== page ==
By Texas A&M University —
Q: You often hear of “anvil clouds.” What are they?
A: Anvil clouds are common sights during spring and summer
thunderstorms and can occur almost all over the world, says Brent
McRoberts of Texas A&M University. “When a thunderstorm starts
developing, the large cumulus clouds reach heights where the moisture in
them is in the form of ice,” McRoberts explains. “The top of the cloud
expands and spreads out horizontally as the air bumps against the bottom
of the stratosphere, and it often forms an anvil-shaped cloud as it
expands. The central portion of an anvil cloud usually contains snow,
but this melts as it falls into the very warm air below.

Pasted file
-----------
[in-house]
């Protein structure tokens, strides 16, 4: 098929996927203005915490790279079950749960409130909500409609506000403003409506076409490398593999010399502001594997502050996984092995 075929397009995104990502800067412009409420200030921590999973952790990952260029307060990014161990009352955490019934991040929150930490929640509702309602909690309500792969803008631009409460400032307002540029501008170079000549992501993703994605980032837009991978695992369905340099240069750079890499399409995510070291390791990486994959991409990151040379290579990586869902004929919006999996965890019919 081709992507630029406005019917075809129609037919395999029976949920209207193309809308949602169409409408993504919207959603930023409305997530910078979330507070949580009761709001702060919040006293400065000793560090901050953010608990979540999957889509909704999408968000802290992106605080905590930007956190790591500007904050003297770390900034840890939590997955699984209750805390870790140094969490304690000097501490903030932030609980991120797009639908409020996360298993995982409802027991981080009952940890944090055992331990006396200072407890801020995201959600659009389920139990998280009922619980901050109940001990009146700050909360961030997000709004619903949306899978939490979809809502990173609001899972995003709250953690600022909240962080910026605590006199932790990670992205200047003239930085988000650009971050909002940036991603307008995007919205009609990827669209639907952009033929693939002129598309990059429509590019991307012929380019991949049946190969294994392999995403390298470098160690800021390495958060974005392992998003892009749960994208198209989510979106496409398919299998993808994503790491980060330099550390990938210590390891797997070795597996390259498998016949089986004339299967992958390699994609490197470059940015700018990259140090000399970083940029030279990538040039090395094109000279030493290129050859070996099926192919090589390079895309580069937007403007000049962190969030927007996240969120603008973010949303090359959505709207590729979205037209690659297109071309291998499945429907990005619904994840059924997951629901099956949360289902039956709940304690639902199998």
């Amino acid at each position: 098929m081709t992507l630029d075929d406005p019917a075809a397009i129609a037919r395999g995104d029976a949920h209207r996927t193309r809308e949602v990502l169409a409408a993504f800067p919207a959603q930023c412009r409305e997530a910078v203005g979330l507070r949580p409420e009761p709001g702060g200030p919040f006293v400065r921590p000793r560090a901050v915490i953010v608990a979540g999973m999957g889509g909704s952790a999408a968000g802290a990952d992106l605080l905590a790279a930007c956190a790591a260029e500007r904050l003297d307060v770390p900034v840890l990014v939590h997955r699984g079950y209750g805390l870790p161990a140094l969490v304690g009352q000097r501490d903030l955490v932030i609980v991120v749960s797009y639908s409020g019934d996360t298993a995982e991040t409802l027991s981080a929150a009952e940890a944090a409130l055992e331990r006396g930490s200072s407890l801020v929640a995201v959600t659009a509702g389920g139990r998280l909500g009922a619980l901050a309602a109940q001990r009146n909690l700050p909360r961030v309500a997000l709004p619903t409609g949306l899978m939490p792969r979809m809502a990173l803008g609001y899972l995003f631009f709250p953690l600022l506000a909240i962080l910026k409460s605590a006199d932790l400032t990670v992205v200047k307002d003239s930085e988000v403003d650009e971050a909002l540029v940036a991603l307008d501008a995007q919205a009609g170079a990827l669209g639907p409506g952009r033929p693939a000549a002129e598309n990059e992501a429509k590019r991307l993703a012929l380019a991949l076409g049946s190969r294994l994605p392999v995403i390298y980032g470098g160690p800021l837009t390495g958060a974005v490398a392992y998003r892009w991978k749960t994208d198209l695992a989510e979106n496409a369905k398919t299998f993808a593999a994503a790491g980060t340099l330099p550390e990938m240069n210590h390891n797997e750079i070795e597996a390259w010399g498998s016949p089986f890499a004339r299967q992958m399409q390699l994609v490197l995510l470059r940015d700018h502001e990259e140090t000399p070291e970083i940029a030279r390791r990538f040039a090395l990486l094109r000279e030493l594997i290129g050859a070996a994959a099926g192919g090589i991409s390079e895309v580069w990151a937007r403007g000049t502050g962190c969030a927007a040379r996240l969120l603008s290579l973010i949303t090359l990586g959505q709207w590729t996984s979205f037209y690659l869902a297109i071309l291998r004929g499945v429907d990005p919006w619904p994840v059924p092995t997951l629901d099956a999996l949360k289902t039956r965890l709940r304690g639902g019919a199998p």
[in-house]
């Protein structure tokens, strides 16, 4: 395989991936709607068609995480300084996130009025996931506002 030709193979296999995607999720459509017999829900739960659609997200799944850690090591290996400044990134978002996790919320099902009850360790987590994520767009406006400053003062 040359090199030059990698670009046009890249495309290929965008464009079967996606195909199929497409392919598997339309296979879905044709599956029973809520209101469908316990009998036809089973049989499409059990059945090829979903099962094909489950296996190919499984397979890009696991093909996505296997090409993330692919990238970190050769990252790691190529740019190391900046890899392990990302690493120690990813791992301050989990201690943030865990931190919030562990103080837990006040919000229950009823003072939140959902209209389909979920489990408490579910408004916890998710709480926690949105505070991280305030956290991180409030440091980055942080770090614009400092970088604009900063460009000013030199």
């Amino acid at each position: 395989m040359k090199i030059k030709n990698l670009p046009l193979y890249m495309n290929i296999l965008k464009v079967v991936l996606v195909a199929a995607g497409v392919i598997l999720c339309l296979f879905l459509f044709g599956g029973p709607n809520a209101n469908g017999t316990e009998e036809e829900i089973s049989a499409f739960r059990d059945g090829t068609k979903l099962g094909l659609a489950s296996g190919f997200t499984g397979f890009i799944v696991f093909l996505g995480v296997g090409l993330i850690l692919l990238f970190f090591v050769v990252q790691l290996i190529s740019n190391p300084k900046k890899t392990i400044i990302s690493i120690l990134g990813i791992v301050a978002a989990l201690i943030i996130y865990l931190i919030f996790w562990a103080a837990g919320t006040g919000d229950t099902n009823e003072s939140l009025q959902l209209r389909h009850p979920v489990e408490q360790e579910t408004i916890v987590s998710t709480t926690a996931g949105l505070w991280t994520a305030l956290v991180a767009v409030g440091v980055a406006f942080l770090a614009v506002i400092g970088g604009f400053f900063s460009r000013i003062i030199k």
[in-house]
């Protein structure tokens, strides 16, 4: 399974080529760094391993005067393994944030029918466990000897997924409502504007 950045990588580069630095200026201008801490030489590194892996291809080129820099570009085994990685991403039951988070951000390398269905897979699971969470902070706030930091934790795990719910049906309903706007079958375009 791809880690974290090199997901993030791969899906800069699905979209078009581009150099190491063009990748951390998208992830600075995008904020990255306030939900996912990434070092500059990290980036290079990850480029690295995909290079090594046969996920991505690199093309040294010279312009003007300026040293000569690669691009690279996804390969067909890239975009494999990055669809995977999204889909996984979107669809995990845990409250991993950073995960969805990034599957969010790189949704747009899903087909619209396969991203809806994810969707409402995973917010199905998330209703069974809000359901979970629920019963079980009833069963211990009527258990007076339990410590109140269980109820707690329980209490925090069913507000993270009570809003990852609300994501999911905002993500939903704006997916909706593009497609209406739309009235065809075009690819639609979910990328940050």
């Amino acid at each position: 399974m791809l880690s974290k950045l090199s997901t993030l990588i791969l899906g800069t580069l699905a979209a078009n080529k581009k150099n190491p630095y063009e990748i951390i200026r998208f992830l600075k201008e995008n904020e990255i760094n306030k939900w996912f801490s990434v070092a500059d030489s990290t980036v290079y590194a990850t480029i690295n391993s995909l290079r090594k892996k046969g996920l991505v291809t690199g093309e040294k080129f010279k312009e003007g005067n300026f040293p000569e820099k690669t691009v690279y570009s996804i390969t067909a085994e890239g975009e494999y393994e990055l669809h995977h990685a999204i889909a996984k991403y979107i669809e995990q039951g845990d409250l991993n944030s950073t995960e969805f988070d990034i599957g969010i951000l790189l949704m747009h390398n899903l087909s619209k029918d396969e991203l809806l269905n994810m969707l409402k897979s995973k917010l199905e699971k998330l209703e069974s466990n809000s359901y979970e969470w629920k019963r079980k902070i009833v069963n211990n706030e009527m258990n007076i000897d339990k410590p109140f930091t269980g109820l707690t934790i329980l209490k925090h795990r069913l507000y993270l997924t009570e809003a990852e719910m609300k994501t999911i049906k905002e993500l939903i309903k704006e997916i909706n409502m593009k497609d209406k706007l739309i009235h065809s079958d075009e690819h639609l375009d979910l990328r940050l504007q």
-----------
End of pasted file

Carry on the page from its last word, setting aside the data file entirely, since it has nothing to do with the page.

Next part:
“Q: How high do these anvil clouds reach?
A: McRoberts says airline pilots, who try to avoid such strong
clouds, often report them at levels of 60,000 feet or higher. “The rule
of thumb is, the higher these anvil clouds get, the more severe the
storm is that they contain,” McRoberts says. “They often produce heavy
rain and strong winds. Strong or severe storms often have a thicker
anvil appearance and you can often see a sort of boiling appearance in
the lower portions of them, meaning they contain very severe weather.”